Magazine article HRMagazine

On the Talent War's Front Lines

Magazine article HRMagazine

On the Talent War's Front Lines

Article excerpt

If anyone understands the challenges of hiring and retaining highly skilled employees, it is Keith Peden, senior vice president of human resources and security for Raytheon Co. in Waltham, Mass. Approximately 40,000 employees of Raytheon's 68,000- member workforce are engineers, so Peden and his staff focus heavily on recruiting, hiring and retaining the most coveted of all workers-those with science, technology, engineering and math (STEM) skills. Peden recently spoke to HR Magazine about the chal- lenges his company faces in recruiting the best and brightest and then main- taining a corporate culture that keeps highly-sought-after STEM employees on the job.

What are the top challenges that you face in your job today?

Our toughest challenges-and I think these are probably the top challenges of any employer-are hiring, keeping and developing talent. The global market- place doesn't stand still or wait for you to catch up. You have to keep pace, and I truly believe that the differential of what makes an organiza- tion a world-class company or an also- ran is its people. This is why Raytheon invests nearly $200 million each year in its talent development initiatives.

What is HR's role in ensuring that Ray- theon maintains a corporate culture that supports its talent development efforts?

First of all, we are committed to the concept that a com- pany reinvents itself through its talent. The innovative skills of our people is what makes the difference and how we as an organization adapt and survive in today's rapidly chang- ing business environment. So, in HR, we really focus on what we can do to develop our talent pool. We do this in a pragmatic way by carefully examin- ing the competencies and then provid- ing guidance on what employees need to build their careers.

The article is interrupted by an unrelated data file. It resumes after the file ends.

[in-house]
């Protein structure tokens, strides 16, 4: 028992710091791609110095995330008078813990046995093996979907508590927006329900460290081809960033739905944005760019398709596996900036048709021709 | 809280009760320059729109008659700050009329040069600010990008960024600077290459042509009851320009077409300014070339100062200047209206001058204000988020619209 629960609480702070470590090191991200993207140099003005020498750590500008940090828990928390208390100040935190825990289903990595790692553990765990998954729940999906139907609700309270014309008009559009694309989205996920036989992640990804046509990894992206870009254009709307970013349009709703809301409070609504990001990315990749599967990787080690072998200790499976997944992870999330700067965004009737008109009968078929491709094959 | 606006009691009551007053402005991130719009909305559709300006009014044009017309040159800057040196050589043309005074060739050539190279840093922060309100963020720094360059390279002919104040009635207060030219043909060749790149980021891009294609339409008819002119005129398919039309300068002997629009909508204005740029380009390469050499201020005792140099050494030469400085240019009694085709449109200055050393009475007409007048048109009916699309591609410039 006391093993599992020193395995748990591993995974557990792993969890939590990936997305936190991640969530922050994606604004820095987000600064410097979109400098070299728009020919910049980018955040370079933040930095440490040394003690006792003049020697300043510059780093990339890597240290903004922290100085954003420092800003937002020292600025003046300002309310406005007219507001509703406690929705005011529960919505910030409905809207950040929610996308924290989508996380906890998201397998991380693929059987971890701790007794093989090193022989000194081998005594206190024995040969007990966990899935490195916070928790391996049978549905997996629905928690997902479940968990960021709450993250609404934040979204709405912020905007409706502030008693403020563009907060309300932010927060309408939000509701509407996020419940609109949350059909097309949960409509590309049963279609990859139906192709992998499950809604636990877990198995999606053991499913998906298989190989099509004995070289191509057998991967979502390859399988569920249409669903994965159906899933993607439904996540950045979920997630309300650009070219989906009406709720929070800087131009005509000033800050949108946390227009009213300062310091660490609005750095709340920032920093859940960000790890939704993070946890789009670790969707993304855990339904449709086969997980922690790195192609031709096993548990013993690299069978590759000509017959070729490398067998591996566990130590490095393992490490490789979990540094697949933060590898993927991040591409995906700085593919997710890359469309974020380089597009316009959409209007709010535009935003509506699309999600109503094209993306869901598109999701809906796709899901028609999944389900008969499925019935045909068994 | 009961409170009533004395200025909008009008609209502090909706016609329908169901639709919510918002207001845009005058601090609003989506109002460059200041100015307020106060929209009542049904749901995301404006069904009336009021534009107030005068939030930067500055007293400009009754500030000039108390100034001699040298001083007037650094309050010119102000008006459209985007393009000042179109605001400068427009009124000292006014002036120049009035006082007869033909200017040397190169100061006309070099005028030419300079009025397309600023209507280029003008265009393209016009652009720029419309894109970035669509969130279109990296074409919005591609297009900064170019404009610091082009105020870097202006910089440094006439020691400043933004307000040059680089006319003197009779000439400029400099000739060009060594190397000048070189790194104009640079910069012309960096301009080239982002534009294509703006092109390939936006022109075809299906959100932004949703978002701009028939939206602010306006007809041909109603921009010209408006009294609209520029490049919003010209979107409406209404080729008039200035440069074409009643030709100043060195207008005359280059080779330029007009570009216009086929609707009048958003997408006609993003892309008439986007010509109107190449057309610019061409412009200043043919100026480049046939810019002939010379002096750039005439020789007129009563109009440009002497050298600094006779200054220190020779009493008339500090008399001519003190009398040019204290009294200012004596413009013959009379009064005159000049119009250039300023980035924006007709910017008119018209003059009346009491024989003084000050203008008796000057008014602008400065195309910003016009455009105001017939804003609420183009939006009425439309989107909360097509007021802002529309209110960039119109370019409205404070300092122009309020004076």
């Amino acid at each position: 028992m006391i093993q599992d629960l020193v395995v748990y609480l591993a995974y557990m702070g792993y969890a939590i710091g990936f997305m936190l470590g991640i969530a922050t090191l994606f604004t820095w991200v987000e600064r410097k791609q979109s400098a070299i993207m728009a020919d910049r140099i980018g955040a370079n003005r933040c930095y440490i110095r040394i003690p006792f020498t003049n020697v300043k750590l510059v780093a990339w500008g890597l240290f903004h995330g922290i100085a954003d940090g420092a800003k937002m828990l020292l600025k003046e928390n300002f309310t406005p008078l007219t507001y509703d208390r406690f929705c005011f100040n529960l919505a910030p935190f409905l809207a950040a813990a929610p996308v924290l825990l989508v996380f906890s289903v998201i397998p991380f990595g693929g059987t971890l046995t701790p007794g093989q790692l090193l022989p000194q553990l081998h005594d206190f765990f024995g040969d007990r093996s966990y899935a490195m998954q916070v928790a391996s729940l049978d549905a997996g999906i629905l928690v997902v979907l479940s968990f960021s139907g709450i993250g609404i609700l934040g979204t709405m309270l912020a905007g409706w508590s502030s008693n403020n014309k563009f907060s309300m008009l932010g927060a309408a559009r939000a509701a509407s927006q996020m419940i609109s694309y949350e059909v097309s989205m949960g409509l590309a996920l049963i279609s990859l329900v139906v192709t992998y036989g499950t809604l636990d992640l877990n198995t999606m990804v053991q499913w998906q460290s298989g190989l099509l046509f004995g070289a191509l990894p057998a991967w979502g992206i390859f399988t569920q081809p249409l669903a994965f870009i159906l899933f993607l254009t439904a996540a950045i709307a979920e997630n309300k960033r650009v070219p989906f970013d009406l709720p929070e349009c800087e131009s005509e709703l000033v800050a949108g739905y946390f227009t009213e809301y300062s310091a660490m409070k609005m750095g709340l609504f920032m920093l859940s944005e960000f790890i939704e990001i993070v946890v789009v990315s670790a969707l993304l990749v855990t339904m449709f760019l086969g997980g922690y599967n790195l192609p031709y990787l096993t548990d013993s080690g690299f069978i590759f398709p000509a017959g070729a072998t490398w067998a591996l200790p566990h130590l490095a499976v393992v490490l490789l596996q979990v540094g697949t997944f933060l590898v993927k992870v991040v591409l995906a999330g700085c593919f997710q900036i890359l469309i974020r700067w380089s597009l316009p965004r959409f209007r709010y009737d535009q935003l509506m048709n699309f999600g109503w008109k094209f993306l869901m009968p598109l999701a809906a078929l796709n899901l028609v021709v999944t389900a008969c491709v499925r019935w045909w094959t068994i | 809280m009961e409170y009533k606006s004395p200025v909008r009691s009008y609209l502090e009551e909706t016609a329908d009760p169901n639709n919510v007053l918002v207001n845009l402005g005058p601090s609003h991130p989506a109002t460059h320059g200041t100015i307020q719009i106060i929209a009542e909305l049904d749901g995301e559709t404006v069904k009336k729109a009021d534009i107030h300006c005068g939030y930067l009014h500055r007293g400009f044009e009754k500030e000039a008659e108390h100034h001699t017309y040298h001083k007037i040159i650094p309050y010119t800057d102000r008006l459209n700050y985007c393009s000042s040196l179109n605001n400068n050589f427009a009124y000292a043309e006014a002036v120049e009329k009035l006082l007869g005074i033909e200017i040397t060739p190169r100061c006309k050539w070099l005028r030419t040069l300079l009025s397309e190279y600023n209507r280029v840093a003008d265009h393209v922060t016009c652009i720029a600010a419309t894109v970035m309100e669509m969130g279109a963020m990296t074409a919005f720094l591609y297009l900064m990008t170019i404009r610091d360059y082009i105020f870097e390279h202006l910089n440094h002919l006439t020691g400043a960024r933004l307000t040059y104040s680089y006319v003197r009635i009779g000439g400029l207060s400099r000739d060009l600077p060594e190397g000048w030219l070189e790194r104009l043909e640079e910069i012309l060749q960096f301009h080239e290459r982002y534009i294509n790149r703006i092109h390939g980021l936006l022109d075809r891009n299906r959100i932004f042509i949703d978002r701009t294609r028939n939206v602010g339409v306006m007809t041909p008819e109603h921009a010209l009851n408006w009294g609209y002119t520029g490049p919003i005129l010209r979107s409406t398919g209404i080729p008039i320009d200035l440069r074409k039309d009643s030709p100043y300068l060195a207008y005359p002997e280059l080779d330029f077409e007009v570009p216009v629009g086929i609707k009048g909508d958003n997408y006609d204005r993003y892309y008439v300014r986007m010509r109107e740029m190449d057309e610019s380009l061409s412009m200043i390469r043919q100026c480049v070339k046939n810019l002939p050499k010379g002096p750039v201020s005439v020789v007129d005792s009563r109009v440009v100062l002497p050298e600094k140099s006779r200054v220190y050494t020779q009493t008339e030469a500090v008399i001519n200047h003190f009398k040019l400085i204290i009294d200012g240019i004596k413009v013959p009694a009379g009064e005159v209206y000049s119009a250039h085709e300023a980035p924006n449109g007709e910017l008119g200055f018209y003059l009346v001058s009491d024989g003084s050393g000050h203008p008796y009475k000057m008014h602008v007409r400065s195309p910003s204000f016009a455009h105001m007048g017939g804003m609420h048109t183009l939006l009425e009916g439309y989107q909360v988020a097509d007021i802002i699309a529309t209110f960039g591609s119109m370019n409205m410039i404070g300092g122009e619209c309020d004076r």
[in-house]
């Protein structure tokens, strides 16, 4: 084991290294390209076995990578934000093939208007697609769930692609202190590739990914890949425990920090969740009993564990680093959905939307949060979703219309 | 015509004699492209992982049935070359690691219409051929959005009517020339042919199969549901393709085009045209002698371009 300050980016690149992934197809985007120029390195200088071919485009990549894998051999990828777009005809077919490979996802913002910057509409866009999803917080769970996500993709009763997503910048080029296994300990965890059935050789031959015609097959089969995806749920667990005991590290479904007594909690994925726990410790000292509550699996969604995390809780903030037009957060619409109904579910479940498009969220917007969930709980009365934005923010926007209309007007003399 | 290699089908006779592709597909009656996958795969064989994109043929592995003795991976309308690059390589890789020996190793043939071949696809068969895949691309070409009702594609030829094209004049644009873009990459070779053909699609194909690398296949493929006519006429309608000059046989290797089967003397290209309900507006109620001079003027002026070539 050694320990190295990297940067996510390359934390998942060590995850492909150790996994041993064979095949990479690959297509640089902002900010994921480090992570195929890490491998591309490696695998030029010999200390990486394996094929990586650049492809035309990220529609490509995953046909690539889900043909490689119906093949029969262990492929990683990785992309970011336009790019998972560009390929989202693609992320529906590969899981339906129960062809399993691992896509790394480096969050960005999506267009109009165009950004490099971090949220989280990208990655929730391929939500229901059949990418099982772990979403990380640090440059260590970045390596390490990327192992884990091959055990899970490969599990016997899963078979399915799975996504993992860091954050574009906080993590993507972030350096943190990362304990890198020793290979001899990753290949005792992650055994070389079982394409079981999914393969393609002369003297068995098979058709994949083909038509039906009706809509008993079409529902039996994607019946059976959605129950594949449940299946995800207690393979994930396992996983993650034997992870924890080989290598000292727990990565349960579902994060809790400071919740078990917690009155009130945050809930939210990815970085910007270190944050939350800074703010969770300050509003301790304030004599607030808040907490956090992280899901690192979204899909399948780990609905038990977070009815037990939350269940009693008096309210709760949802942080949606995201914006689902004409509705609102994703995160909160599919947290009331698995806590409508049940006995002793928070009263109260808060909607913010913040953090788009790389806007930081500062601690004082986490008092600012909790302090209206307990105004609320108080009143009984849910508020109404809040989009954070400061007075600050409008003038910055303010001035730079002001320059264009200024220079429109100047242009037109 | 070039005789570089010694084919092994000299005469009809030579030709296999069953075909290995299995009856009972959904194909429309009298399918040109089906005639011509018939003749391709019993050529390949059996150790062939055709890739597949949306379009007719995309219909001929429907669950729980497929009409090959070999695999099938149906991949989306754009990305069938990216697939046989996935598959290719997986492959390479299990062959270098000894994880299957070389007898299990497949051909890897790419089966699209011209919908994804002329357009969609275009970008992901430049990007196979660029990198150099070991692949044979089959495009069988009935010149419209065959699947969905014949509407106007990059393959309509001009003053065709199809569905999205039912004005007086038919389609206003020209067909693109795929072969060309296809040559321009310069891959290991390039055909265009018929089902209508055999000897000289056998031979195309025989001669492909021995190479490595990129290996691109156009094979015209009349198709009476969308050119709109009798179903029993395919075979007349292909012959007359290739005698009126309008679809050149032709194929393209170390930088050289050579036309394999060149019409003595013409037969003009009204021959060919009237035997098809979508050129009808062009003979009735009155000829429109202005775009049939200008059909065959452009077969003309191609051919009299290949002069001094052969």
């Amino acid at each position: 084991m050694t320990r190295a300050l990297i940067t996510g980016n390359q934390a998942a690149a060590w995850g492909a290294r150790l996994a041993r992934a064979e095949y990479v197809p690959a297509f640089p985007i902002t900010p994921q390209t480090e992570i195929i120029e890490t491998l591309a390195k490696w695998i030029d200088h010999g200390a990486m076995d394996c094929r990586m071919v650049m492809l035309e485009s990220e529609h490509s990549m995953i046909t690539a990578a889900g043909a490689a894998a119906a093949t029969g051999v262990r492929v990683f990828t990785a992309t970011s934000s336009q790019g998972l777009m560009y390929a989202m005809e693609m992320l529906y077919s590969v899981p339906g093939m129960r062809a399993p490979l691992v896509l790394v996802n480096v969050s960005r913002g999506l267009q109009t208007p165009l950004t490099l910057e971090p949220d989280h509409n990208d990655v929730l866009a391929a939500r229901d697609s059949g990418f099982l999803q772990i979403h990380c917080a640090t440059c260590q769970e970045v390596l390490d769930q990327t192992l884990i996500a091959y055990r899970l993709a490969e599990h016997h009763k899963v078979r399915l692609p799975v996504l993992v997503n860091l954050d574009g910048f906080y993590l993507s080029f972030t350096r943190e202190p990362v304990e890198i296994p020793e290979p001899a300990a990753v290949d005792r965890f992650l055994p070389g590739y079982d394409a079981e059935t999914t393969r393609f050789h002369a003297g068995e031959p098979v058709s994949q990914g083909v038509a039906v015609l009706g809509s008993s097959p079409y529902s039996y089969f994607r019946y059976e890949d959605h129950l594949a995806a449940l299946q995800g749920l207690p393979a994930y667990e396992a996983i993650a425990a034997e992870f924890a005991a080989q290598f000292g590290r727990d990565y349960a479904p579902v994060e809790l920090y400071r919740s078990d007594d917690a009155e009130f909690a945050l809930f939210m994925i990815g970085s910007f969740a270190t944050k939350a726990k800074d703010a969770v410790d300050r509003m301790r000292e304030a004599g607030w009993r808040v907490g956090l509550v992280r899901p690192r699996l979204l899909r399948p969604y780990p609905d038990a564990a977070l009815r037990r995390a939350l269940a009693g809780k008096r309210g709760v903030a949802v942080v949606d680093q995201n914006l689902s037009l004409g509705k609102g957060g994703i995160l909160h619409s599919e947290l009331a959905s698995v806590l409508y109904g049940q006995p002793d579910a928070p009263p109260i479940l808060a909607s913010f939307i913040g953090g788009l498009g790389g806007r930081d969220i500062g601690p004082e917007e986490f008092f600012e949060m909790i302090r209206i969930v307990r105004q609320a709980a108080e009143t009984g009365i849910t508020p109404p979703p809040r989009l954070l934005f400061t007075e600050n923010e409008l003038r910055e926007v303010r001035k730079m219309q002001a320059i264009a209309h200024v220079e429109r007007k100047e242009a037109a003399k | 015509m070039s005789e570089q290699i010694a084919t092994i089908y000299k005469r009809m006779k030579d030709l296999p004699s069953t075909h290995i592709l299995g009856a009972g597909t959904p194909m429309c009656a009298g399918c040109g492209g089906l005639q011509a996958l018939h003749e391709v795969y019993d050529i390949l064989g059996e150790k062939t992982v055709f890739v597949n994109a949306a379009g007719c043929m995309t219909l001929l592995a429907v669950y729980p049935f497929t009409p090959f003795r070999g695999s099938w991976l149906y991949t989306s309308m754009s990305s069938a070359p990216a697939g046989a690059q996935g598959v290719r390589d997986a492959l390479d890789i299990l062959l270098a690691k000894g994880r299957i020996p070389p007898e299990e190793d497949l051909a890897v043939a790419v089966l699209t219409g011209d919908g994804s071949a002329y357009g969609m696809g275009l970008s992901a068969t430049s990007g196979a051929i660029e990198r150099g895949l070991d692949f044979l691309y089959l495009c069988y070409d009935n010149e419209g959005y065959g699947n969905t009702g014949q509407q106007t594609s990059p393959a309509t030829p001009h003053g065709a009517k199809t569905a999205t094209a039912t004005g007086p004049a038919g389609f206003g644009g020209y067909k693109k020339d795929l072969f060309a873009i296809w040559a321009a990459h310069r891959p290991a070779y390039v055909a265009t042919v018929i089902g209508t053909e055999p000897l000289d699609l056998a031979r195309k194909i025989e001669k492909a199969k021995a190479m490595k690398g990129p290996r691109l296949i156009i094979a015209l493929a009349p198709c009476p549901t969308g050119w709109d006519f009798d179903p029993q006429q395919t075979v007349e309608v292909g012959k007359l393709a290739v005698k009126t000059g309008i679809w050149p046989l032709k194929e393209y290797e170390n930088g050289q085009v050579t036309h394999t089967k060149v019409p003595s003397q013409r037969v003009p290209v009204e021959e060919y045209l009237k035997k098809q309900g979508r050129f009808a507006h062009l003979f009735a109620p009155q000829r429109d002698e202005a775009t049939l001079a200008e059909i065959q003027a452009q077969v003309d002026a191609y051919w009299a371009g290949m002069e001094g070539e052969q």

How would you describe the corporate culture at Raytheon?

Our corporate culture is one of innovation and inclusion. Inclusion has a slightly different context here than the typical concept of diversity and inclu- sion that most HR people are famil- iar with. In this case, inclusion means getting every engineer on our project teams focused on collaboration. It's all about thought processes and mak- ing sure everyone's ideas and input are sought and valued.

Is this collaborative culture a strong selling point when recruiting?

Absolutely. If, as an organization, we aren't providing an atmosphere that encourages collaboration and inno- vation, or providing the technology needed to support that culture, then the company will have a throwback atmosphere that won't attract the best and brightest candidates. …

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